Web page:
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Orion 180 Mak with 1" back opening - considering focuser

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#1 MichiganSV102ED

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Posted 10 July 2019 - 08:31 PM

Orion 180 Maksutov Cassegrain with the smaller 1" rear opening.  (Scope is a few years old and not the new design with the 2" rear opening.)   QUESTION:  If I purchase the SCT thread adapter (Scope Stuff) and a GSO focuser will there be any issues with the performance of the telescope?  Does the focal length change (get longer) because of the added length of the focuser?  Please comment on the effect of the added focuser.  Thank you. 



#2 Garyth64

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Posted 10 July 2019 - 08:40 PM

The focal length is doesn't really change.  If you add a longer focuser, that does not change the focal length of the scope.  With a longer focuser you may never be  able to bring anything to focus.



#3 Bean614

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Posted 10 July 2019 - 08:43 PM

Actually, the opening is 1.25", not 1".



#4 Eddgie

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Posted 10 July 2019 - 09:56 PM

The focal length is doesn't really change.  If you add a longer focuser, that does not change the focal length of the scope.  With a longer focuser you may never be  able to bring anything to focus.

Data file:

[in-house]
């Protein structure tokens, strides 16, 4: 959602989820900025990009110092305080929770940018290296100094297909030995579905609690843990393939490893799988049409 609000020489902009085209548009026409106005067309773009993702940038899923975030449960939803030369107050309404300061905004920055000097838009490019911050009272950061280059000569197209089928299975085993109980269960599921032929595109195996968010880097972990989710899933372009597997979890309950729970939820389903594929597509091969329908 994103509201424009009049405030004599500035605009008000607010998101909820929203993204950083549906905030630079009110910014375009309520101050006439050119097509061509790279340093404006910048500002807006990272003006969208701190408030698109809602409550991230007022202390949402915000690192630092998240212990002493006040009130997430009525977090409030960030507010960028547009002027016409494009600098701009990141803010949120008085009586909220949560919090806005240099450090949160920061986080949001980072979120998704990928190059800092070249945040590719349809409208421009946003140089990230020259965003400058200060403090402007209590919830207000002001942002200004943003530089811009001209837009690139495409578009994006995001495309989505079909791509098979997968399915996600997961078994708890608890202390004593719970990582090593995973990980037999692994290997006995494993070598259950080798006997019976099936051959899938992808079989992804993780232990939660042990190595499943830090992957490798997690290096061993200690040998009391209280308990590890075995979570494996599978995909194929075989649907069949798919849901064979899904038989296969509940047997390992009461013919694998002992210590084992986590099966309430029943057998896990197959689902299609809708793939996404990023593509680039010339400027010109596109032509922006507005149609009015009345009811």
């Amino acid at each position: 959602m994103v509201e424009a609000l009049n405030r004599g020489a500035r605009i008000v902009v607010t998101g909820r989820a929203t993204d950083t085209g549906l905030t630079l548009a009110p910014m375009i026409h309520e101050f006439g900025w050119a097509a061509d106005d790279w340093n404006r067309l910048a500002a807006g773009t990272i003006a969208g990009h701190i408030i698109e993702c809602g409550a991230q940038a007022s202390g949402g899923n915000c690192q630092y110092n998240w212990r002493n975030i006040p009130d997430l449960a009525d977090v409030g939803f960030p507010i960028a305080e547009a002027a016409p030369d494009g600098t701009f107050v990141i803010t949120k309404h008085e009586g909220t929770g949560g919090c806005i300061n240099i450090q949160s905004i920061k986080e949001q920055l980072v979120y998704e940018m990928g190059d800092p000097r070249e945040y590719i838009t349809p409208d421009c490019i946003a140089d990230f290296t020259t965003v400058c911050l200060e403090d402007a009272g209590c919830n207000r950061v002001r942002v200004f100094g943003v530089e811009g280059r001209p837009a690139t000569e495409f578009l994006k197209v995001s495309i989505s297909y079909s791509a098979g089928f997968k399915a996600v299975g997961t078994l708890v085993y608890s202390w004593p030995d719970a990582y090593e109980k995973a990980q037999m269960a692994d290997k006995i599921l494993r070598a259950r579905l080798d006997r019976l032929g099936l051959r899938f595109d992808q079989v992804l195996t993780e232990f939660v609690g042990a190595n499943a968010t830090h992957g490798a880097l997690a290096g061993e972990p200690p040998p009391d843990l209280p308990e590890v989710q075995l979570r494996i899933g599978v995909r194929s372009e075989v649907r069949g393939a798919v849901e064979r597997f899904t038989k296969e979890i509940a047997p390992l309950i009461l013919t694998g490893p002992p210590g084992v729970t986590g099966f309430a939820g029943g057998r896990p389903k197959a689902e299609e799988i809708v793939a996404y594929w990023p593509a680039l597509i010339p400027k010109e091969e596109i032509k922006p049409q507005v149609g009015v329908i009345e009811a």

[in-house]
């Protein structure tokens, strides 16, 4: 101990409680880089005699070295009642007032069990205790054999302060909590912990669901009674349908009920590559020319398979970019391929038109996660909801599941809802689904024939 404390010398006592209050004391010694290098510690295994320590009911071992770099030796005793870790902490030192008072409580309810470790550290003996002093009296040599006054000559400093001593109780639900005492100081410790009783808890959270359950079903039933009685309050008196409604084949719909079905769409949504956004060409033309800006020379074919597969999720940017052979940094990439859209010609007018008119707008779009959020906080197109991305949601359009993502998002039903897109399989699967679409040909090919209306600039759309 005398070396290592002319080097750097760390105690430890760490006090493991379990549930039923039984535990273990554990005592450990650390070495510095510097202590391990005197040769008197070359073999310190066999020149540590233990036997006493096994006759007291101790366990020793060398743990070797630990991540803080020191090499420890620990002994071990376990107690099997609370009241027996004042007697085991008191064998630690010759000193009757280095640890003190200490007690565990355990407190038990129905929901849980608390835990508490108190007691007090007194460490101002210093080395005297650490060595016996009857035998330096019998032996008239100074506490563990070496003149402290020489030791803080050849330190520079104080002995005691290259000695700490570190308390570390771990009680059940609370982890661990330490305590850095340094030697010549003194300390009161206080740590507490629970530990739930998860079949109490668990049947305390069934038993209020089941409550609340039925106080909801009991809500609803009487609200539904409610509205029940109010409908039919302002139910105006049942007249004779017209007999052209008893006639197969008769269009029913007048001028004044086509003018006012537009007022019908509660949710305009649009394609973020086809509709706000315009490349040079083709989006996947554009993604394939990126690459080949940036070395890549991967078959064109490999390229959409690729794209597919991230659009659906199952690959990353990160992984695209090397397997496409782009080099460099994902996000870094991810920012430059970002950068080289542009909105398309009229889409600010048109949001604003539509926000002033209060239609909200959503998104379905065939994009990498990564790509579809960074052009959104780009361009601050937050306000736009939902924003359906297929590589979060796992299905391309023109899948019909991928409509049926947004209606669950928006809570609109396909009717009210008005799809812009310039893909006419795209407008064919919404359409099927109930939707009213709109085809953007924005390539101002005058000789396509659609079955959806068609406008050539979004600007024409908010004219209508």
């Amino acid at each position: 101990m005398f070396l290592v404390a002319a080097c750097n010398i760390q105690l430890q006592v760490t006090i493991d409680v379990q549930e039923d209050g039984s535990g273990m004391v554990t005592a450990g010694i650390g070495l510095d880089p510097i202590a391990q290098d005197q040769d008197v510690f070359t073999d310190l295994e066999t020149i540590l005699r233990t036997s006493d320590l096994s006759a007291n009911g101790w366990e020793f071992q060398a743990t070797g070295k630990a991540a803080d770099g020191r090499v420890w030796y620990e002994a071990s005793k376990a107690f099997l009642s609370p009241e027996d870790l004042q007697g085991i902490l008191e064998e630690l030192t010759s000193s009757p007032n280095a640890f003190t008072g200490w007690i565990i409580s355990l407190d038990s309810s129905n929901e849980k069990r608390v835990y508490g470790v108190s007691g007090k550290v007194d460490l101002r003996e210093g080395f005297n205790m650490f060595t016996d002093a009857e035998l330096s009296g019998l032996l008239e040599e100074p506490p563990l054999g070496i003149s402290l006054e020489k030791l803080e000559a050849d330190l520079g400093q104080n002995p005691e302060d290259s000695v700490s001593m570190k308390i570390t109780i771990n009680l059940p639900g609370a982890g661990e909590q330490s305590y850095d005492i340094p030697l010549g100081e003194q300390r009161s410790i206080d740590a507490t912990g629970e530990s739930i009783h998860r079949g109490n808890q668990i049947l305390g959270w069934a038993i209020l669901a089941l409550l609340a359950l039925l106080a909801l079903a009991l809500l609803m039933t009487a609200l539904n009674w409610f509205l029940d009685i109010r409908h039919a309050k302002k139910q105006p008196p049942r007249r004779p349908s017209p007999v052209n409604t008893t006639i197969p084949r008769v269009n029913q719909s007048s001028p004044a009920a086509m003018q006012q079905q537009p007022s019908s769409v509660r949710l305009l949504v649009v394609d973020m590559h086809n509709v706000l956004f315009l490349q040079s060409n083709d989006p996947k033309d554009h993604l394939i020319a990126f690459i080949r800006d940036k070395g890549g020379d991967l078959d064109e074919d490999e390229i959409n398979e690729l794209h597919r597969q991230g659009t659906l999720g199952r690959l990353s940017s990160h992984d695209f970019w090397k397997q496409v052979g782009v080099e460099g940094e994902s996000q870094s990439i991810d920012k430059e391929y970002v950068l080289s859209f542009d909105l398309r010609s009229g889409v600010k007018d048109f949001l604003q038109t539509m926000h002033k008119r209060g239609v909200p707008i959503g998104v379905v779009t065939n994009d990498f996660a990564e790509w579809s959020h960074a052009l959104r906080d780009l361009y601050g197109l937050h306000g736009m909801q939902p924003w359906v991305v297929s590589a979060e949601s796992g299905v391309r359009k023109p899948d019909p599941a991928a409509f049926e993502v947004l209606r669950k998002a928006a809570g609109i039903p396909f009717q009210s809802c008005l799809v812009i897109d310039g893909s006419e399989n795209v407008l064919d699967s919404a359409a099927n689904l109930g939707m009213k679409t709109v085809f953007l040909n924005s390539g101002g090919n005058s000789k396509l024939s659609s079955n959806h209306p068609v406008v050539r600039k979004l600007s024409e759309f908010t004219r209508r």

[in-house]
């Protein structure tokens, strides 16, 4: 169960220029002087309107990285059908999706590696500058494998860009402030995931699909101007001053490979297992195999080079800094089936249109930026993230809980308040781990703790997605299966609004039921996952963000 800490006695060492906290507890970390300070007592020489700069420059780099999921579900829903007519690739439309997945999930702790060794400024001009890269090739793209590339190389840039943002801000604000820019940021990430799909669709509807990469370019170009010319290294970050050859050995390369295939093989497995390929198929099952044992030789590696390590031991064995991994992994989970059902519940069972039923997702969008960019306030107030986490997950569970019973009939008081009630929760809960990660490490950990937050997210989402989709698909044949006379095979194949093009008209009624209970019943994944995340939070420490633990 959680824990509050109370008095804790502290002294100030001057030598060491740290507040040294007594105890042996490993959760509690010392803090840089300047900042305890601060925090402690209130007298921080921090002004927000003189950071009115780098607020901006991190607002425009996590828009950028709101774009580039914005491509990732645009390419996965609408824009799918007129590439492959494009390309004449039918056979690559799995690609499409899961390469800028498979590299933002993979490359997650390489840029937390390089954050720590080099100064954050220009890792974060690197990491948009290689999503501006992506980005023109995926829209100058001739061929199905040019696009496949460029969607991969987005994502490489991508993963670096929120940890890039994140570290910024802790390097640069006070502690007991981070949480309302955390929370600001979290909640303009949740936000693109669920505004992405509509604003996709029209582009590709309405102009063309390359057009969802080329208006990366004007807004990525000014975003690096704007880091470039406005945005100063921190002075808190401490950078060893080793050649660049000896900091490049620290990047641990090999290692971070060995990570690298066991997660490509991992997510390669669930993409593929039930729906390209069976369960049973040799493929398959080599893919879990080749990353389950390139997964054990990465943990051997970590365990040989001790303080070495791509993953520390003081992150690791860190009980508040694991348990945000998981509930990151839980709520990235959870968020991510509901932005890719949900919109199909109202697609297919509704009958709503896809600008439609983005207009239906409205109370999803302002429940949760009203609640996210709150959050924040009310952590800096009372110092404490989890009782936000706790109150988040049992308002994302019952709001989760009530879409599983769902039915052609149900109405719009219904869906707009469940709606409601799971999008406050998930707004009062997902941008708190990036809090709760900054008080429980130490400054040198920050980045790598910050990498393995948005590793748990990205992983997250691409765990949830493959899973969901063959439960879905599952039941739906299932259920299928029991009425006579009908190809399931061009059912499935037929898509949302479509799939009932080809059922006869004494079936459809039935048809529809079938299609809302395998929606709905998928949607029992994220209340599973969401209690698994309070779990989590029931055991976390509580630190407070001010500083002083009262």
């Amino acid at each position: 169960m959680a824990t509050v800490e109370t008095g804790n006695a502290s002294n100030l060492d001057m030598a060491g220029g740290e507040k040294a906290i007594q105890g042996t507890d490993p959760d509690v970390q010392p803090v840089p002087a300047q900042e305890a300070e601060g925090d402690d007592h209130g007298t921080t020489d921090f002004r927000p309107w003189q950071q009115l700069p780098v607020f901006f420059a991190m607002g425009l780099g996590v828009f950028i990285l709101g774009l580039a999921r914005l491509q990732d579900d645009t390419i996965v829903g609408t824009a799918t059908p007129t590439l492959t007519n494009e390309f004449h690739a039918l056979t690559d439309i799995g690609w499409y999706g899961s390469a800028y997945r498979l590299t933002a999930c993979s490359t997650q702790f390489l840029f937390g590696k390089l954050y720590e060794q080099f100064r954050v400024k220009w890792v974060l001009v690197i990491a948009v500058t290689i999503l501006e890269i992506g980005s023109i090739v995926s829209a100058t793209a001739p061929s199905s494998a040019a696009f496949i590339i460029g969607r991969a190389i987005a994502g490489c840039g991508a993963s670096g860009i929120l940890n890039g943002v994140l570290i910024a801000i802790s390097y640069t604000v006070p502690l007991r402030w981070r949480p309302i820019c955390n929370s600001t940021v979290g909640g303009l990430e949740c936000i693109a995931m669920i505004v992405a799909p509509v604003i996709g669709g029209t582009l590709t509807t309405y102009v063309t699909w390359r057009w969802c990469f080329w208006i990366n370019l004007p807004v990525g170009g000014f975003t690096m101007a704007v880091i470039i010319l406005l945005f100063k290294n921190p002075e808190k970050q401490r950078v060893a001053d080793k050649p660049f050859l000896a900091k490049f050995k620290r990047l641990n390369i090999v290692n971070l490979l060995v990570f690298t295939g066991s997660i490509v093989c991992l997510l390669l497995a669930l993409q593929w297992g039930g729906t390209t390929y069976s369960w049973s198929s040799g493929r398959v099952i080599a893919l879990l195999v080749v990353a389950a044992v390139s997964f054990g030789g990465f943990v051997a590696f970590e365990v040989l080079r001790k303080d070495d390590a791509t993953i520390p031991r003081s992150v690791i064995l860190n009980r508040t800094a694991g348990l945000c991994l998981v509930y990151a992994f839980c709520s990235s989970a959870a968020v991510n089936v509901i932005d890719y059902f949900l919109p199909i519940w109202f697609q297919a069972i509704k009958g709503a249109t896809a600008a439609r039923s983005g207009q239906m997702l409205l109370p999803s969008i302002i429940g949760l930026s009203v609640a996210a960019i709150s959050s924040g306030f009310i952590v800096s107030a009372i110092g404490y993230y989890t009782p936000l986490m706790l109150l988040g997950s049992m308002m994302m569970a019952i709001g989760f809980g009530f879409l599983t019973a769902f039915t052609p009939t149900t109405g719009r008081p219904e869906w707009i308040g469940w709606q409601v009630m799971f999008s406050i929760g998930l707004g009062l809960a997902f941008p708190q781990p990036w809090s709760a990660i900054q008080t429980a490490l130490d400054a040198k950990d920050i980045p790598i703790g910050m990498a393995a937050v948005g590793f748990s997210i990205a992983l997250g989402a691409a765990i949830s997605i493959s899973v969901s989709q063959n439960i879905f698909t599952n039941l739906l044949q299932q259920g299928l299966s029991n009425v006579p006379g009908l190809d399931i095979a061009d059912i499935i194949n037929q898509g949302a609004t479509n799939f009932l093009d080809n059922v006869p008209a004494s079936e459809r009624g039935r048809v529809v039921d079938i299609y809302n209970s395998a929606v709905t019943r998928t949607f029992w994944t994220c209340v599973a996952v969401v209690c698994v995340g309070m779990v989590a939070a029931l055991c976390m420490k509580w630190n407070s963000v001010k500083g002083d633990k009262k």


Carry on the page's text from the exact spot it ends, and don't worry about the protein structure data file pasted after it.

As I recall, the scope in question uses a moving primary, and it that is the case, then the focal length does change, so your statement would perhaps be more correct if you were to say that the focal length really does not change that much.

 

Any scope with a moving primary and negative secondary will have an increase in focal length if the primary is moved closer to the secondary.

 

Now, this does not mean that the increase in magnification will be enough to matter, but it will change.

 

Typically, the change is a couple of millimeters for every millimeter that the focal plane is moved away from the scope. There is a formula for it somewhere on the forum, but I will leave that for someone else to find.